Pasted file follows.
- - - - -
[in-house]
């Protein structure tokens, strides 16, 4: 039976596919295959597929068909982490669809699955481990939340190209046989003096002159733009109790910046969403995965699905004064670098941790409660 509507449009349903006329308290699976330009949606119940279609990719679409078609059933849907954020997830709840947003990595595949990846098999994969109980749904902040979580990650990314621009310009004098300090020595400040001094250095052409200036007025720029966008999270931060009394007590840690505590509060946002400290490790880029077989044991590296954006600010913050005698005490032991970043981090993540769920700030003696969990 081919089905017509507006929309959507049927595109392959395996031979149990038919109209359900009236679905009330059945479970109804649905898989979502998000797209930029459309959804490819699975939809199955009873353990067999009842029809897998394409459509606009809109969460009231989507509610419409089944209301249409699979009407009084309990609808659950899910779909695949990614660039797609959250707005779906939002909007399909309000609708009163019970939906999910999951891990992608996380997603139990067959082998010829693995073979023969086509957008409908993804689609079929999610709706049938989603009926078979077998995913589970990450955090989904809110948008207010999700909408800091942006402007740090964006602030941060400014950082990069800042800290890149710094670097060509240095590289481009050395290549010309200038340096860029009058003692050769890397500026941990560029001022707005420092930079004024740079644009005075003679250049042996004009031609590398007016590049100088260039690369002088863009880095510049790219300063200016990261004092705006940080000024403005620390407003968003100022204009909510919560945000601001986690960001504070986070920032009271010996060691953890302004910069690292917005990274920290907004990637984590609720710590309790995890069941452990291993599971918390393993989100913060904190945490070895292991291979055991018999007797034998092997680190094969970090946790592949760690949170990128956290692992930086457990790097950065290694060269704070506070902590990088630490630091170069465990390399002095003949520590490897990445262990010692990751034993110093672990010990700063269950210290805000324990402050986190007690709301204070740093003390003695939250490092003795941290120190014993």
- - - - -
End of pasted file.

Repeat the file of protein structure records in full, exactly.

[in-house]
């Protein structure tokens, strides 16, 4: 039976596919295959597929068909982490669809699955481990939340190209046989003096002159733009109790910046969403995965699905004064670098941790409660 509507449009349903006329308290699976330009949606119940279609990719679409078609059933849907954020997830709840947003990595595949990846098999994969109980749904902040979580990650990314621009310009004098300090020595400040001094250095052409200036007025720029966008999270931060009394007590840690505590509060946002400290490790880029077989044991590296954006600010913050005698005490032991970043981090993540769920700030003696969990 081919089905017509507006929309959507049927595109392959395996031979149990038919109209359900009236679905009330059945479970109804649905898989979502998000797209930029459309959804490819699975939809199955009873353990067999009842029809897998394409459509606009809109969460009231989507509610419409089944209301249409699979009407009084309990609808659950899910779909695949990614660039797609959250707005779906939002909007399909309000609708009163019970939906999910999951891990992608996380997603139990067959082998010829693995073979023969086509957008409908993804689609079929999610709706049938989603009926078979077998995913589970990450955090989904809110948008207010999700909408800091942006402007740090964006602030941060400014950082990069800042800290890149710094670097060509240095590289481009050395290549010309200038340096860029009058003692050769890397500026941990560029001022707005420092930079004024740079644009005075003679250049042996004009031609590398007016590049100088260039690369002088863009880095510049790219300063200016990261004092705006940080000024403005620390407003968003100022204009909510919560945000601001986690960001504070986070920032009271010996060691953890302004910069690292917005990274920290907004990637984590609720710590309790995890069941452990291993599971918390393993989100913060904190945490070895292991291979055991018999007797034998092997680190094969970090946790592949760690949170990128956290692992930086457990790097950065290694060269704070506070902590990088630490630091170069465990390399002095003949520590490897990445262990010692990751034993110093672990010990700063269950210290805000324990402050986190007690709301204070740093003390003695939250490092003795941290120190014993």